Pastoral Psalms – Physical CD
Originally released in 2014, the Pastoral Psalms Album was revised in 2016 to include a choral version of Psalm 23 recorded by the Collegium Musicum of London Chamber Choir. This album features ten psalms in the KJV translation set to new music in a contemporary “unplugged style”.
Musical compositions by David Albracht
Chordal & Guitar Arrangements by John Piper
Recorded in the Dallas area, Louisiana, and London*
Engineered & Mixed by John Piper
Mastered by Pete Maher
David Albracht – Guitar, Vocals
Ken Boome – Piano
John Bryant – Percussion
Milo Deering – Guitar, Dobro, Mandolin, Violin, Viola
Mike Drake – Percussion
Lou Harlas – Bass
Pearce Meisenbach – Cello
John Piper – Guitar, Glockenspiel, Organ
* Choral Arrangement of Psalm 23 by Paul Ayres
Recorded by the Collegium Musicum of London
Conducted by Greg Morris
Pianist: Andrew McCafferty
Engineered & Mixed by Jonathon Haskell
The Pastoral Psalms album consists of fifteen tracks that feature ten of the biblical psalms in the KJV translation set to new music. The musical style is “pastoral” in the sense that the instrumentation is acoustic and unplugged (without electronica). Recording began in 2007 and continued through 2013. Much of the recording, editing, and mixing took place over long distances, with John Piper residing in Louisiana and David Albracht and other musicians located in the Dallas, Texas area.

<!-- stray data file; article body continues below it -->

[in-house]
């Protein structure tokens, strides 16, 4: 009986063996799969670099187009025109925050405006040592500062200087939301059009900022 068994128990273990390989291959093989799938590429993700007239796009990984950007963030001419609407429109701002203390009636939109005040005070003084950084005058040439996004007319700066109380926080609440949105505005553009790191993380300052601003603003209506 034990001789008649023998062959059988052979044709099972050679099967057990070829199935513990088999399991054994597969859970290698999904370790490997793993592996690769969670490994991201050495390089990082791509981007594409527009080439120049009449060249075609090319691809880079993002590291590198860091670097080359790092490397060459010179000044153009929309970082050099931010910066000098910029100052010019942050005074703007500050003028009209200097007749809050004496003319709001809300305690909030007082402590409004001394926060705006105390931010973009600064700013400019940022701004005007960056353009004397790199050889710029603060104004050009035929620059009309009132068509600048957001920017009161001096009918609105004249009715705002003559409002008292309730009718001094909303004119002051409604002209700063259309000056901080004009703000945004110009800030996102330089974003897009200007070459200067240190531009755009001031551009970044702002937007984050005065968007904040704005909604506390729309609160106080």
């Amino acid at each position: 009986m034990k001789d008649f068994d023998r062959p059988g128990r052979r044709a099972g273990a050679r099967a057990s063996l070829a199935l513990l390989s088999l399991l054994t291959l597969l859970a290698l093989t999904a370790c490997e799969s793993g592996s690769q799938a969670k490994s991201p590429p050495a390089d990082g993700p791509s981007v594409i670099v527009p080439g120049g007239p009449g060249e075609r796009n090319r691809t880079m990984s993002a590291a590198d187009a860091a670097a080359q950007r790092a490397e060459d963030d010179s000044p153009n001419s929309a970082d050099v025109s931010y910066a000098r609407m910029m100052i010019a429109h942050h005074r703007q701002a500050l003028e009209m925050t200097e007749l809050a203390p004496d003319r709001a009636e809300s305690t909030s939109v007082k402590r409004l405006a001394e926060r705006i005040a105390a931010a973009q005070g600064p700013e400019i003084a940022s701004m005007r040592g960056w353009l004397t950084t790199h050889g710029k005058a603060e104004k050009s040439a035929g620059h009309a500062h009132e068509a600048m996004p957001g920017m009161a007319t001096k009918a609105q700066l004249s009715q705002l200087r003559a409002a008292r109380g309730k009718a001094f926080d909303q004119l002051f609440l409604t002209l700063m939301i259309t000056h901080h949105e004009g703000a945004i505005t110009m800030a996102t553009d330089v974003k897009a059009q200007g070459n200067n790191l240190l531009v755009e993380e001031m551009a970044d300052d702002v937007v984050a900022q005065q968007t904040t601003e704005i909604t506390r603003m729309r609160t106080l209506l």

Two of the psalms on the album, Psalm 84 and Psalm 5, are arranged as three movements each. Psalm 34 is the longest track on the album lasting nearly 8 minutes. After the release of the album in 2014, Psalm 23 was arranged for choir & piano by Paul Ayres in 2015. The Collegium Musicum of London Chamber Choir recorded the choral arrangement several months later. The Pastoral Psalms album was then revised to add the choral version of Psalm. Psalm 24 was also revised with the addition of harmony vocals. The album was remastered and re-released in 2016.
CD Jewel case contains 16 page booklet of biblical text (lyrics) and liner notes.
Review of Pastoral Psalms
“What’s amazing about the Pastoral Psalms album is that the more that I play it, and become familiar with the words and sonic textures, and they infuse themselves into my consciousness, I can literally “meditate on the word day and night” (e.g. Psa. 1:2, Josh. 1:8). I play this CD at work in the background, and nobody really pays any mind because it sounds like pleasant light jazz; occasionally clever and facile but never obtrusive. Suddenly the phrasing of the words, like Shakespeare or Milton, touches me unexpectedly, and I feel as though I could sense, perhaps for the first time, what these texts meant to the apostles in the NT… it’s been a unique experience in my Christian life. It’s as if I can now feel the spirit of the oral tradition, and the word is indeed living and operative (Heb. 4:12), and the ancient yet again becomes new.”